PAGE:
The capability would improve joint-all domain communications and data transfer across greater distances, making Project Convergence an ideal venue for demonstrating improvements, he added. Project Convergence is the Army’s annual experiment in the Joint Warfighting Concept and Joint All Domain Command and Control where it collects information on a wide range of technologies.

PC22 is slated to be the first to include multinational partners, with Australia and the United Kingdom expected to participate.

Lockheed’s 5G demonstration will expand the capabilities of its earlier test, Rohall said.

“We’re actually going to provide our own network with the 5G on a Lockheed Martin Space asset,” Rohall said.

The company will also include an unmanned aerial vehicle to send real-time video back to the humvees, which would allow operators to better identify and locate threats and determine how to respond, he said.

By John Liang
March 21, 2022 at 1:52 PM

This Monday INSIDER Daily Digest has news on Joint All-Domain Command and Control and more.

We start off with what's next for Joint All-Domain Command and Control:

Following implementation plan sign-off, DOD focused on JADC2 capability delivery

With the Defense Department's final installment of its delivery plan tied to the military-wide Joint All-Domain Command and Control completed, the general in charge of the effort said today officials "are now focused from our most senior leader on down to delivery of a capability."

Related, in case you missed it:

Pentagon completes classified JADC2 implementation plan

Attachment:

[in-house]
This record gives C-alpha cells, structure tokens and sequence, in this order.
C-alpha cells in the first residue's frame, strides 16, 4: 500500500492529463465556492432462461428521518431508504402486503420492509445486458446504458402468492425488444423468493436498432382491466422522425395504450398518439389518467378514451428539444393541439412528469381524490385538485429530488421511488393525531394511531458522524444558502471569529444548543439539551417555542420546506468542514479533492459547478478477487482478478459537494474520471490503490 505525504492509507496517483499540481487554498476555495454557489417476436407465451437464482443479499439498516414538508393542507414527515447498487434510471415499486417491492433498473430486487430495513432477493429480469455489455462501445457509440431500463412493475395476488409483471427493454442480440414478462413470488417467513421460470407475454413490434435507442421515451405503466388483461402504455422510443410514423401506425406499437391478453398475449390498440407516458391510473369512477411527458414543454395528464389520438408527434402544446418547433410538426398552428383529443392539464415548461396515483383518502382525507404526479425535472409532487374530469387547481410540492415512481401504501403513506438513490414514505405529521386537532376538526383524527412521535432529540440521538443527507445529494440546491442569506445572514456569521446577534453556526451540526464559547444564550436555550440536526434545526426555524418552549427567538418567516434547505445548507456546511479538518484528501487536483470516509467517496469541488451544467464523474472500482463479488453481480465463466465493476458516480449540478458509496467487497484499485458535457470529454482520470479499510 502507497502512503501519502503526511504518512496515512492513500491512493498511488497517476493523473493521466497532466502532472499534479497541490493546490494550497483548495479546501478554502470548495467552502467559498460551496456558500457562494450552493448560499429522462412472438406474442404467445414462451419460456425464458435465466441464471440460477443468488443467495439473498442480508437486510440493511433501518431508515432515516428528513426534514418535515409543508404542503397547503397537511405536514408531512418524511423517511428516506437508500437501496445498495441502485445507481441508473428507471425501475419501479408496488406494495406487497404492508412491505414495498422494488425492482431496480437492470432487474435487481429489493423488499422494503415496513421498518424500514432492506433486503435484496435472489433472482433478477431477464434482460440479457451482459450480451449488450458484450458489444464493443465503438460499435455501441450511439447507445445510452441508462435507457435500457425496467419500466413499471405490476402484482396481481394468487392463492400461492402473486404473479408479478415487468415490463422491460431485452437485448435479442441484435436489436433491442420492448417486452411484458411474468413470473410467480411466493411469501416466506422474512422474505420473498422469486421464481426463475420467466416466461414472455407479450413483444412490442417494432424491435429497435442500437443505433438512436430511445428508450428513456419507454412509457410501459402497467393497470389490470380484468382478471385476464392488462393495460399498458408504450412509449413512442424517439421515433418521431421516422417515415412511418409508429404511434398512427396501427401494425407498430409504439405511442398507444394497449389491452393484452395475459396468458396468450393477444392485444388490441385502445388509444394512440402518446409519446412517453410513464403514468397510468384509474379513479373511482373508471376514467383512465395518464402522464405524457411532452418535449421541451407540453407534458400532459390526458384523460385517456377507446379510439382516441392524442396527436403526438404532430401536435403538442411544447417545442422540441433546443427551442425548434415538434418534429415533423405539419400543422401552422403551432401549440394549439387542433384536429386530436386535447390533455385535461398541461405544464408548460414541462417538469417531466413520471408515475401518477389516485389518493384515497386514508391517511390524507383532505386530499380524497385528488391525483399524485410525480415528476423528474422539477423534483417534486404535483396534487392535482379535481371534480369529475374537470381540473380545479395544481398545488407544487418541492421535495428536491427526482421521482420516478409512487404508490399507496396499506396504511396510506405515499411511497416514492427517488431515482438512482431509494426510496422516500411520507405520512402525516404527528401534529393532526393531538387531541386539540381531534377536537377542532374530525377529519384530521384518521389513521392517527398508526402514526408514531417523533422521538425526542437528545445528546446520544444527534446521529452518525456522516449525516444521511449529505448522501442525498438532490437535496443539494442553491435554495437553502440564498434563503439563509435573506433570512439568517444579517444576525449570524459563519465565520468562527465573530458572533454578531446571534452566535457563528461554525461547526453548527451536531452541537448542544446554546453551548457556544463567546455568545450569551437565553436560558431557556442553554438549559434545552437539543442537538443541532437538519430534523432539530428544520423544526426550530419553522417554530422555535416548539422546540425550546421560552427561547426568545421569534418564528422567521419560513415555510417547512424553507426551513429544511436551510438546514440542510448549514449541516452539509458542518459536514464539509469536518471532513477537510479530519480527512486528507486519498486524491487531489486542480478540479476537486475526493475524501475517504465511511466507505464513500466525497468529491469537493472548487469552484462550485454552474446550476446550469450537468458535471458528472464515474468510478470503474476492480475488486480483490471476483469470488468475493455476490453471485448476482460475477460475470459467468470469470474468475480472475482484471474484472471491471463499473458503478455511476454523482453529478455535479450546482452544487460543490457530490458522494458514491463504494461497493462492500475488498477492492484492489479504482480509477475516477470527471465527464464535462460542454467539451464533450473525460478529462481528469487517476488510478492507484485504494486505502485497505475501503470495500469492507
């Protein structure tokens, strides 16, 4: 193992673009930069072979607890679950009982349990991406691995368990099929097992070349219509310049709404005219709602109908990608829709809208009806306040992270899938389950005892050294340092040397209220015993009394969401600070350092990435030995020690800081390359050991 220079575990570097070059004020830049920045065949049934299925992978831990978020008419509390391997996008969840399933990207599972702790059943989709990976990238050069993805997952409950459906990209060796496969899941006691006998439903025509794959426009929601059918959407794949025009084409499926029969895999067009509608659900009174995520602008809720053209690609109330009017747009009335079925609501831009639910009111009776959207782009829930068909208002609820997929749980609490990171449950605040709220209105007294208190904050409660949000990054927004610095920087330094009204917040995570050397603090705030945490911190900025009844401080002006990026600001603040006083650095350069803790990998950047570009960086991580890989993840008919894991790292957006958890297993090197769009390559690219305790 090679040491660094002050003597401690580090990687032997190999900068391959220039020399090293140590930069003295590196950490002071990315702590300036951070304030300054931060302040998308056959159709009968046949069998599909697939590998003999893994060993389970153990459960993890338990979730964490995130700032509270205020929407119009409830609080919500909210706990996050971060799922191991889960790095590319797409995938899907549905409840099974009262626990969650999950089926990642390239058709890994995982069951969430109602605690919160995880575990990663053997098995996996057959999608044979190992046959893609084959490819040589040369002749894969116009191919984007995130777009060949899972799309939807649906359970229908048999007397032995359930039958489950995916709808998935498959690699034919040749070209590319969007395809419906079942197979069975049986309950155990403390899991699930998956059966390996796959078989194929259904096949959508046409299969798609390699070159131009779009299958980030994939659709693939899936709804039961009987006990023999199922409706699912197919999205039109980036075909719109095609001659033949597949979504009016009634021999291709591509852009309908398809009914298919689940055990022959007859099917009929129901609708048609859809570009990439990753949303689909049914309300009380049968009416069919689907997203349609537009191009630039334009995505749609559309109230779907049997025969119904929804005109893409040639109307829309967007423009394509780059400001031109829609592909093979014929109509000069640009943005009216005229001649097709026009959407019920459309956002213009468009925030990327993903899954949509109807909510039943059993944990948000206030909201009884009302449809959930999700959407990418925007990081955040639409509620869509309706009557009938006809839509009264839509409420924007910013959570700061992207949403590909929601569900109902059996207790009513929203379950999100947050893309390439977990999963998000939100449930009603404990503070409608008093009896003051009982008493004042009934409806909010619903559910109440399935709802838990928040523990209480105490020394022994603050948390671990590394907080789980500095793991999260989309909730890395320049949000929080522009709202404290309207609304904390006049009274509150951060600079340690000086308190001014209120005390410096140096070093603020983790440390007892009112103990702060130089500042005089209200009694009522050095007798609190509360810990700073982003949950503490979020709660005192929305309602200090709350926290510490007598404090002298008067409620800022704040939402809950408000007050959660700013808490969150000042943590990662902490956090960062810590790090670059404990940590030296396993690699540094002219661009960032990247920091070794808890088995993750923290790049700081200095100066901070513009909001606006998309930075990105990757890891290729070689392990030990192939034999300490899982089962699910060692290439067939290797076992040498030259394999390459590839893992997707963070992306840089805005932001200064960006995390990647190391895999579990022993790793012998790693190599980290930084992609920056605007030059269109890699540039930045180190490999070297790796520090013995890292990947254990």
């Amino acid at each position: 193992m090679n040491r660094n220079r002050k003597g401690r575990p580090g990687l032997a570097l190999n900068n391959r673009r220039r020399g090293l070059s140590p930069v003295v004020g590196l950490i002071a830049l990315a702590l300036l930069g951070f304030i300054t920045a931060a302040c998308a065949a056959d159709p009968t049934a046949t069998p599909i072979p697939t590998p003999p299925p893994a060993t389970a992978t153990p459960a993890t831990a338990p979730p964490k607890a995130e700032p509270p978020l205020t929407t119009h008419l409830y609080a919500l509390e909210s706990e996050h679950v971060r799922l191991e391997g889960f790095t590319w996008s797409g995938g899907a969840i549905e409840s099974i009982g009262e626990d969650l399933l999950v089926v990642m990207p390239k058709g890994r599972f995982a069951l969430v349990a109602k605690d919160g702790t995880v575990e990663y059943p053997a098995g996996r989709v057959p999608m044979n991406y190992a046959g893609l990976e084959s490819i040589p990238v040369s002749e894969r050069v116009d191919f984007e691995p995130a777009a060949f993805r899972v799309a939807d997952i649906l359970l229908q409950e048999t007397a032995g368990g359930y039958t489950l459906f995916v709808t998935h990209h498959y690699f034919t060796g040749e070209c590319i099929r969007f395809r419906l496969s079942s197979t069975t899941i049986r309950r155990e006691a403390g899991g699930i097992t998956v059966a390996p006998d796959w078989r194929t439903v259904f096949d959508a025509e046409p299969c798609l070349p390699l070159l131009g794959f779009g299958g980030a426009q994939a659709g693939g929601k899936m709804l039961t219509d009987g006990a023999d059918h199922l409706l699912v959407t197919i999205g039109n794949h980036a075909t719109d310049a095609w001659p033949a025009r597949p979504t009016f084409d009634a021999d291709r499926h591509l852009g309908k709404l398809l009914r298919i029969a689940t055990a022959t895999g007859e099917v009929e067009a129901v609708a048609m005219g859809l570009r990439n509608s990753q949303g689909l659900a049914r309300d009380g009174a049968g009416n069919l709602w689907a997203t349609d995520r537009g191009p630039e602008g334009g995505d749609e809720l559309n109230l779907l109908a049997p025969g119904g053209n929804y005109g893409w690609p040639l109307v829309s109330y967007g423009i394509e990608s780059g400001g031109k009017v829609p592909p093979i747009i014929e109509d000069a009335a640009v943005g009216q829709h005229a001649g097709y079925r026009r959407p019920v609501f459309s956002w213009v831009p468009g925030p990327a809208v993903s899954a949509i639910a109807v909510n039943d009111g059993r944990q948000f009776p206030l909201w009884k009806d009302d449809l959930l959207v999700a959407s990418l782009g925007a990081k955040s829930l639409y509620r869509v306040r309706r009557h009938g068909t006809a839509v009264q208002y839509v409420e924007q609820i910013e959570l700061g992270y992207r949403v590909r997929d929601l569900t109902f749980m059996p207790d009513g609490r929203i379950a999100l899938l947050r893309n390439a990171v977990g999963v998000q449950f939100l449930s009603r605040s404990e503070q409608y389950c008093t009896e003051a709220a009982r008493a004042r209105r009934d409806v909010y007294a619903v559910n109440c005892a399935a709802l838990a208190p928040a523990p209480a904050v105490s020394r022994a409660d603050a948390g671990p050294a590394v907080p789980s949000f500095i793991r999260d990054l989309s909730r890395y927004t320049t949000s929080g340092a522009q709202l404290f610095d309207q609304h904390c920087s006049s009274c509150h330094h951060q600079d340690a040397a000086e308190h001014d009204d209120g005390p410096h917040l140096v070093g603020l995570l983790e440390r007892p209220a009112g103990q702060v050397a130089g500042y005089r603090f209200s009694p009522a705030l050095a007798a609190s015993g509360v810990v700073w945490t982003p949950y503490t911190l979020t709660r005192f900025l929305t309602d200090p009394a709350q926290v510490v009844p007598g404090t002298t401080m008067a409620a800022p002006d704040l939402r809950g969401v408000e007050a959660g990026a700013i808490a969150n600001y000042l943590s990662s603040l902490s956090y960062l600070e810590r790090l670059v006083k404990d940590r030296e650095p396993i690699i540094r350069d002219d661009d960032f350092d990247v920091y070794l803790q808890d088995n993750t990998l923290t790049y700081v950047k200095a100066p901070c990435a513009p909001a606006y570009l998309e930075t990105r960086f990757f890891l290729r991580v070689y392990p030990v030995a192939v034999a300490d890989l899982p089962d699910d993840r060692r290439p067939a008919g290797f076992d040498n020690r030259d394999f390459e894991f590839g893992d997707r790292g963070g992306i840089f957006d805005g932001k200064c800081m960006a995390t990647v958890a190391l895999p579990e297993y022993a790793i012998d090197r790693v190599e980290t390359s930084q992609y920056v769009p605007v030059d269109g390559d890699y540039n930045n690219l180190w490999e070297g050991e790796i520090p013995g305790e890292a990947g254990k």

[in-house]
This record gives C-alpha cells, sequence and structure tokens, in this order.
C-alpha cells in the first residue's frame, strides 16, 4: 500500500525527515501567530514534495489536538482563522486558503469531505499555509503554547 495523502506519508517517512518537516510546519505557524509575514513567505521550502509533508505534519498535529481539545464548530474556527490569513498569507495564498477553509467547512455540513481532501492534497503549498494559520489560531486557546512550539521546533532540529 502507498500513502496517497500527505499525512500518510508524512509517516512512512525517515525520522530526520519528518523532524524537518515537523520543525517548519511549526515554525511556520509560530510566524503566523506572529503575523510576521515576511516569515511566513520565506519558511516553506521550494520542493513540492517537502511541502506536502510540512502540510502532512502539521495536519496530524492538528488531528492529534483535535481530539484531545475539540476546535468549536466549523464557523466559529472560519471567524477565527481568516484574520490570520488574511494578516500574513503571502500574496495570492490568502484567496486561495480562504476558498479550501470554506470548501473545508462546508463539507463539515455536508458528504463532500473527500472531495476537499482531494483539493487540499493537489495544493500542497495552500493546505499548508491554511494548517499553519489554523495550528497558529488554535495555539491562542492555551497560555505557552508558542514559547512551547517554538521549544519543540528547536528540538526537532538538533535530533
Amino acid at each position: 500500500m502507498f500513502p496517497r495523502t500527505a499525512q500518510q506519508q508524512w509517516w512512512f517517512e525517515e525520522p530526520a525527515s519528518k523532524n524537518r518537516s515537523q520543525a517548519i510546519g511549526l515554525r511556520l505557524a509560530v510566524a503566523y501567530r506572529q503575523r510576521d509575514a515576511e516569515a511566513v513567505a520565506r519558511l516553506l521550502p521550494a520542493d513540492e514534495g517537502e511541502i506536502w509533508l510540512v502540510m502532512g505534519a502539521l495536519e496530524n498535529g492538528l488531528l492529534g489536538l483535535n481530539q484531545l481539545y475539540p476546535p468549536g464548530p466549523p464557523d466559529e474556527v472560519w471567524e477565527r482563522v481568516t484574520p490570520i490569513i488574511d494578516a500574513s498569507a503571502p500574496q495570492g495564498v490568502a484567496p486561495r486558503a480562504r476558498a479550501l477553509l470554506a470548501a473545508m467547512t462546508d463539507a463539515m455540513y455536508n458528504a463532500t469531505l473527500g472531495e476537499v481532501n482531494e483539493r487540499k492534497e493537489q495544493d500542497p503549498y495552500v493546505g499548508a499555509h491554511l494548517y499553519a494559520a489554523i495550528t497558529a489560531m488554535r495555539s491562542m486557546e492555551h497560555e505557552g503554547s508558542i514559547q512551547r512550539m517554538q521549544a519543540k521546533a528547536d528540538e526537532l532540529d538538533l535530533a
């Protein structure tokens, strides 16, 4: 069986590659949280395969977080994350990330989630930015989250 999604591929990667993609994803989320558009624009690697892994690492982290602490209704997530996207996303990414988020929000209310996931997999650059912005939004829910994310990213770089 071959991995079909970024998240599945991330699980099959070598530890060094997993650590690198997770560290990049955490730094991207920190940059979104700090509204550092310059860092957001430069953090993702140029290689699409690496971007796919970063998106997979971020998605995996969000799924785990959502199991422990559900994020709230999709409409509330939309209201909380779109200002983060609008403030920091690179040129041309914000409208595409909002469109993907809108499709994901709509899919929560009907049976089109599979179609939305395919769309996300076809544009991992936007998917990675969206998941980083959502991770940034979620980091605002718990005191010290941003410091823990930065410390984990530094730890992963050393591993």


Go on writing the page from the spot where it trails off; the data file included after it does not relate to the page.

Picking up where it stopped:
The Pentagon has finished its classified Joint All-Domain Command and Control implementation plan and has released an unclassified executive summary of its JADC2 strategy, which is intended to set the department on a path to connect all U.S. military battlefield sensors to a single network.

Document: Pentagon's JADC2 strategy summary

Legacy Army aviation programs like the Black Hawk and Chinook are getting funding boosts:

Army aviation benefits from overall defense increase

Army aviation programs, including legacy programs and Future Vertical Lift priorities, appear to be among the winners from the defense spending increase above what President Biden requested in the fiscal year 2022 omnibus spending law.

More helicopter news, this one from the Marine Corps:

Marine Corps' CH-53K program completes operational testing

The Marine Corps' CH-53K program completed initial operational test and evaluation earlier this month and is on track to be operational this year.

A Space Tracking and Surveillance System technical risk assessment conducted last year determined the satellites -- which launched in 2009 -- had to be promptly pulled out of service:

MDA scrapped plan to squeeze additional service life from STSS after 2021 risk analysis